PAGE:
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Rivah Visitor's Guide

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Taken away with the Dragon Run

by Tom Chillemi

I push off from shore, breaking gravity’s grip. A thin layer of water floats me away from reality and into a magical world that humans can only visit.

The instant my kayak floats, I know I am “there.” It‘s a feeling of freedom from the land and the problems that stay on shore.

The lazy river takes over. I fall under the spell of the Dragon Run.

I slide effortlessly on the water’s slippery surface, dipping a paddle only to maneuver.

Waving underwater plants hypnotize me. They sway, moving softly in unison to the water’s invisible, hidden force. When my paddle interrupts the water’s flow, the long green leaves gyrate in swirling eddies. When I remove my paddle, they revert to their slow, rhythmic pulses.

Paddling forms funnel-shaped eddies that spin briefly pulling leaves into the circle.

Songs of birds brighten the clear air. Geese honk echoes. Ducks scurry overhead. Woodpeckers hammer old trees. Water ripples over beaver dams. A soothing sound.


A bug buzzes by. The hum of its wings trails off like a speeding race car.

Nary a noise from the industrial man-made world invades this delicate world.

So close, yet so far away

Not too far from the four lanes of Route 17 is this enchanted place called Dragon Run. It’s a 100-year time capsule.

Somewhere up north springs release groundwater that combines with rain water to form the twisting Dragon Run. It forms the border of King and Queen County to the west, and Essex and Middlesex on the east.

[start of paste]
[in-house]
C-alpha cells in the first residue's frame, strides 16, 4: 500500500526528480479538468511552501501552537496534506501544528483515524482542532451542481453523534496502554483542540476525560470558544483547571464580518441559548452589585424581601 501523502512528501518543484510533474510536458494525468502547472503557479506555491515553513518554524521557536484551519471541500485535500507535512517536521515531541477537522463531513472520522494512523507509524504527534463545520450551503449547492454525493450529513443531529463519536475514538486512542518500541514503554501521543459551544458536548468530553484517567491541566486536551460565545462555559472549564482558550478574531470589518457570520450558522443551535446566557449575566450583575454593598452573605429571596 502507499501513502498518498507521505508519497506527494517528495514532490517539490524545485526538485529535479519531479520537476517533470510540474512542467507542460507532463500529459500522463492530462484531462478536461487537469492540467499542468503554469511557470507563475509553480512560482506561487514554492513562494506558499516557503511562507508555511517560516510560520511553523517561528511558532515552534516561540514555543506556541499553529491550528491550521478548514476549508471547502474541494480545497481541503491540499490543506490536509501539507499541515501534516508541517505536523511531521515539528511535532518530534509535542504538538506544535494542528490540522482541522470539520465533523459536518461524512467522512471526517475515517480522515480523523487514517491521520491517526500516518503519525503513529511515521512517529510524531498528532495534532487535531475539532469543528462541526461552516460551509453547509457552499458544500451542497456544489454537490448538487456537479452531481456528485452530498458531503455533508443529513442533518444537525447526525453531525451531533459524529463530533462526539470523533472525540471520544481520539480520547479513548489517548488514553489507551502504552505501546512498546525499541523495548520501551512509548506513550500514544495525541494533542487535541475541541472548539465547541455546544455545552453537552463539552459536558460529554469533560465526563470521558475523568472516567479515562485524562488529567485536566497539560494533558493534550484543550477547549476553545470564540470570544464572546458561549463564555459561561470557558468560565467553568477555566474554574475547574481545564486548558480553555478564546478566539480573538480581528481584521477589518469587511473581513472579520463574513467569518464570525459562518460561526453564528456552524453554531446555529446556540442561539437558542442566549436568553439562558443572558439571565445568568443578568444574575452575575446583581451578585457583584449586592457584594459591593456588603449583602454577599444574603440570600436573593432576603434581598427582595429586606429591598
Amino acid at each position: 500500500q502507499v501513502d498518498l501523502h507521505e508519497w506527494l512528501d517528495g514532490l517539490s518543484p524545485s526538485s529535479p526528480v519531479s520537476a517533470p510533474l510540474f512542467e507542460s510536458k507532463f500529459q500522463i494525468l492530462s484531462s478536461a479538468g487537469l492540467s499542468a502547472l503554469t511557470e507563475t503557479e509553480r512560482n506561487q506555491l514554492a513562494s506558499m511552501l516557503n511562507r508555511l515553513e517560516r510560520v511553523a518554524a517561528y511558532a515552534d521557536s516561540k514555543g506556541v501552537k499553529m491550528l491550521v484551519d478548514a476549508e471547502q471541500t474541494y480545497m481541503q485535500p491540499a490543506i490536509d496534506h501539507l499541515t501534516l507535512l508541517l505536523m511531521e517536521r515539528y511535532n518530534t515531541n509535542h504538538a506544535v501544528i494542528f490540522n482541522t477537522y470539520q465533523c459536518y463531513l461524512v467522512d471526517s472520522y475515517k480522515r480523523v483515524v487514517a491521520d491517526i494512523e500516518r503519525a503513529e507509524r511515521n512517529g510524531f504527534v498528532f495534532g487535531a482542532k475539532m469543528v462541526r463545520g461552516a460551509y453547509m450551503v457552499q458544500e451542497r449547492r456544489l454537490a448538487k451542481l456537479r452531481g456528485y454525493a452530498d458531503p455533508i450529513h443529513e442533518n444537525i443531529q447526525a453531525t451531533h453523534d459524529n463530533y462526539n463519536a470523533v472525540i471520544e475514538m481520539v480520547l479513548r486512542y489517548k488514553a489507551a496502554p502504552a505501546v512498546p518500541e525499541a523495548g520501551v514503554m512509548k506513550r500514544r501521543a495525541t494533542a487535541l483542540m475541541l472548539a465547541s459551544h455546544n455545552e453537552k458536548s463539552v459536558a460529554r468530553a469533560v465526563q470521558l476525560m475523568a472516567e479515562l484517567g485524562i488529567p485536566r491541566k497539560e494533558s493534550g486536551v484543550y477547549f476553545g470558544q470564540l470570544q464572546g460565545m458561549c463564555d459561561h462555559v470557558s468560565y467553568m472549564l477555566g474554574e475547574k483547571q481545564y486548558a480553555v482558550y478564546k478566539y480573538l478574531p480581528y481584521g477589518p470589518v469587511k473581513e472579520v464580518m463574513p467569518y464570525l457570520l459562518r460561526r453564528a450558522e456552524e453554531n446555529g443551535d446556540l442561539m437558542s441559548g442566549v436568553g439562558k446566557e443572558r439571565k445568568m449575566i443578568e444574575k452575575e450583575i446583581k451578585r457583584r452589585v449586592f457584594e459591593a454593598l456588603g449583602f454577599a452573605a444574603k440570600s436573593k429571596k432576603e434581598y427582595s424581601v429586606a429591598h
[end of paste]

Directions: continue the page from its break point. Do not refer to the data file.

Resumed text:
During the Civil War when the Confederate government called for all court records to be sent to Richmond for safekeeping, Middlesex officials instead hid theirs in the Dragon. Protected by a water and wetland maze, the county records escaped the destruction of Richmond.

In the pristine Dragon Run, nature reigns and time is measured by the flow of fresh water that slowly winds 40 miles East until it meets the Piankatank River.

Largely undisturbed by humans, its balanced ecosystem remains as it has been for hundreds of years. The sounds of the industrialized world are barred, replaced by song birds and the trickle of water over beaver dams.

Peepers peer at people as they pass. Hidden by camouflage, they blend into water and leaves.

Mighty bald cypress trees scrape the sky. Their wood is prized for its rot resistance. Eagles nest in their towering tops.

Bald Cypress “knees” jut from the water. Their cone shapes resemble hooded hobbits in long coats. They appear to be staring back at paddlers. Some believe the cypress knees can move, but they freeze when they hear humans approaching their domain. Then come back to life after people pass.

The water holds mystical elements. Underwater formations that appear to be solid, sunken wood turn out to be “mermaid hair” that dissolve before your eyes, as in a dream.


It’s a wilderness frozen in time where man is an outsider.

It’s hard to leave Dragon Run. And time spent in it’s captivating world goes by quickly, making the experience all the more precious.

  • There are only two Dragon Run public access points. Both are at the Middlesex-King and Queen county border. One is at Route 602, Church View; and the other is at Route 603 near Mascot, where there is a short nature trail. Paddle only with a guide, it’s easy to get lost.
  • Visit Friends of Dragon Run at http://www.dragon
  • Dragon Run Day is October 10 at Thousand Trails Campground, Gloucester. Call Candie Newman at (804) 758-2311.
posted 07.01.2009

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